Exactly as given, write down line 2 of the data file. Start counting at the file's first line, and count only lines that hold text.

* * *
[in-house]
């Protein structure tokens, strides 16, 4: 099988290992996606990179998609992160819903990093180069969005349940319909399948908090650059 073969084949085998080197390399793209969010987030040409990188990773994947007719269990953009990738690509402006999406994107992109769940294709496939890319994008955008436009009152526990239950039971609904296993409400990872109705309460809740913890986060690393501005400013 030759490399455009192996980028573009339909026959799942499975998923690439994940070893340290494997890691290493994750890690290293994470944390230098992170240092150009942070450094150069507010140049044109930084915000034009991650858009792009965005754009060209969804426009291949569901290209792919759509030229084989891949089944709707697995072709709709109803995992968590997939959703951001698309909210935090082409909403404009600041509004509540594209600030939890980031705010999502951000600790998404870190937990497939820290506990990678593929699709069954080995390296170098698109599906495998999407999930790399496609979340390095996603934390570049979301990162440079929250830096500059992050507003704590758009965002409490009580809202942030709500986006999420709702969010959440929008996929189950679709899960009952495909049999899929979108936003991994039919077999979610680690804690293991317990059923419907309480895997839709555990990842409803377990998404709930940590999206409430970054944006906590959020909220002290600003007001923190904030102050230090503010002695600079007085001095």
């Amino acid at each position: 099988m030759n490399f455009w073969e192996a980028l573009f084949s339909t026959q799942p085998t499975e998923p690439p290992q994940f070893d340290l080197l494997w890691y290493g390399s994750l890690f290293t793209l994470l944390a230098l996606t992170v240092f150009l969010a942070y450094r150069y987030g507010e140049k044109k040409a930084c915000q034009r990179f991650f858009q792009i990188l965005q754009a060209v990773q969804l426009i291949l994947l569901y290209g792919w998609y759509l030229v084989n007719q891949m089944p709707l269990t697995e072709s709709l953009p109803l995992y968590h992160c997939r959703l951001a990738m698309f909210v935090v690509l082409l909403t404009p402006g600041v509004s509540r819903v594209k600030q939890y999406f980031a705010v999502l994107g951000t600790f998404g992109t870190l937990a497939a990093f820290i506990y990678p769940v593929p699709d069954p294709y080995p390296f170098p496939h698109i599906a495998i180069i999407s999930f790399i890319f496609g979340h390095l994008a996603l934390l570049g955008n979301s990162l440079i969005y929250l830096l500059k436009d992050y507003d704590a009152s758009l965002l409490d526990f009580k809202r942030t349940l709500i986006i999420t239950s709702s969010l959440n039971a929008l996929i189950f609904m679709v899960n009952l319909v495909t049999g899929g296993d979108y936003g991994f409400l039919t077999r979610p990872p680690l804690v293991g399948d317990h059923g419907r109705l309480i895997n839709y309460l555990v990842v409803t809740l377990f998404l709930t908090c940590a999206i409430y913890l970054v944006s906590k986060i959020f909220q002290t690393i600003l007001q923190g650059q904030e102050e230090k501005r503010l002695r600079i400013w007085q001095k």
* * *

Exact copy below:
């Protein structure tokens, strides 16, 4: 099988290992996606990179998609992160819903990093180069969005349940319909399948908090650059 073969084949085998080197390399793209969010987030040409990188990773994947007719269990953009990738690509402006999406994107992109769940294709496939890319994008955008436009009152526990239950039971609904296993409400990872109705309460809740913890986060690393501005400013 030759490399455009192996980028573009339909026959799942499975998923690439994940070893340290494997890691290493994750890690290293994470944390230098992170240092150009942070450094150069507010140049044109930084915000034009991650858009792009965005754009060209969804426009291949569901290209792919759509030229084989891949089944709707697995072709709709109803995992968590997939959703951001698309909210935090082409909403404009600041509004509540594209600030939890980031705010999502951000600790998404870190937990497939820290506990990678593929699709069954080995390296170098698109599906495998999407999930790399496609979340390095996603934390570049979301990162440079929250830096500059992050507003704590758009965002409490009580809202942030709500986006999420709702969010959440929008996929189950679709899960009952495909049999899929979108936003991994039919077999979610680690804690293991317990059923419907309480895997839709555990990842409803377990998404709930940590999206409430970054944006906590959020909220002290600003007001923190904030102050230090503010002695600079007085001095």